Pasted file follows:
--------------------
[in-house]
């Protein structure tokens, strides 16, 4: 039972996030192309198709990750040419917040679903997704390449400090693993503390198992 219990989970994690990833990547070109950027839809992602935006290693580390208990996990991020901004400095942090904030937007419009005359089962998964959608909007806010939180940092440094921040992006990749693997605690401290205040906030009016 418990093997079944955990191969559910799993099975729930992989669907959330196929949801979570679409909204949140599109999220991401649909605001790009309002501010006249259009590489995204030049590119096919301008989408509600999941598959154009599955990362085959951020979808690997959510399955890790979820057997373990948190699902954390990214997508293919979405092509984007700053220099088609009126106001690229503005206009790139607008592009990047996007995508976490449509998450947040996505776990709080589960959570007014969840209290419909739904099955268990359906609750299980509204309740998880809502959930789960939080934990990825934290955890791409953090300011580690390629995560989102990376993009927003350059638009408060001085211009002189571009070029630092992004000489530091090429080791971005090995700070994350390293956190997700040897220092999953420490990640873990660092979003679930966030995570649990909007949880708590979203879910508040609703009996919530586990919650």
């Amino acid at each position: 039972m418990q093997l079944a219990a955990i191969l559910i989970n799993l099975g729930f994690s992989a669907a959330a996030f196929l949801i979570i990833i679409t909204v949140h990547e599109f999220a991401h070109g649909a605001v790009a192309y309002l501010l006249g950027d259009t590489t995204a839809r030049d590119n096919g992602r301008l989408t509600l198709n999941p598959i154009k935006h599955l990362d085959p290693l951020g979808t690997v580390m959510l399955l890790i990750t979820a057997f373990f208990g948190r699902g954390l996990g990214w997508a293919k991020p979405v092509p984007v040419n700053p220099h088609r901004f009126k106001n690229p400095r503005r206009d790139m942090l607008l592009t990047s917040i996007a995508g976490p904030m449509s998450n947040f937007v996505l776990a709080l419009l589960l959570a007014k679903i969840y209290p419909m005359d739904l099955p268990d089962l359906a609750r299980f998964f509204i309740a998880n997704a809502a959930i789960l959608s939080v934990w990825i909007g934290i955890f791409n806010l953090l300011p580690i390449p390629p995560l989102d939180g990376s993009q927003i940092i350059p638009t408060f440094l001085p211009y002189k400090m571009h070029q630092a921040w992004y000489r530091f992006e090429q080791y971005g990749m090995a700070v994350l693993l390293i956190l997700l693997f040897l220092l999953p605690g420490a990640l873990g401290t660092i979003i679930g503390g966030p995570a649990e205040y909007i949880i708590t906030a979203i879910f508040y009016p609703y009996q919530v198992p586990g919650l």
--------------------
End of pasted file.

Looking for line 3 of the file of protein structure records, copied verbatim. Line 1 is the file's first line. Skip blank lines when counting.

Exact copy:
């Amino acid at each position: 039972m418990q093997l079944a219990a955990i191969l559910i989970n799993l099975g729930f994690s992989a669907a959330a996030f196929l949801i979570i990833i679409t909204v949140h990547e599109f999220a991401h070109g649909a605001v790009a192309y309002l501010l006249g950027d259009t590489t995204a839809r030049d590119n096919g992602r301008l989408t509600l198709n999941p598959i154009k935006h599955l990362d085959p290693l951020g979808t690997v580390m959510l399955l890790i990750t979820a057997f373990f208990g948190r699902g954390l996990g990214w997508a293919k991020p979405v092509p984007v040419n700053p220099h088609r901004f009126k106001n690229p400095r503005r206009d790139m942090l607008l592009t990047s917040i996007a995508g976490p904030m449509s998450n947040f937007v996505l776990a709080l419009l589960l959570a007014k679903i969840y209290p419909m005359d739904l099955p268990d089962l359906a609750r299980f998964f509204i309740a998880n997704a809502a959930i789960l959608s939080v934990w990825i909007g934290i955890f791409n806010l953090l300011p580690i390449p390629p995560l989102d939180g990376s993009q927003i940092i350059p638009t408060f440094l001085p211009y002189k400090m571009h070029q630092a921040w992004y000489r530091f992006e090429q080791y971005g990749m090995a700070v994350l693993l390293i956190l997700l693997f040897l220092l999953p605690g420490a990640l873990g401290t660092i979003i679930g503390g966030p995570a649990e205040y909007i949880i708590t906030a979203i879910f508040y009016p609703y009996q919530v198992p586990g919650l």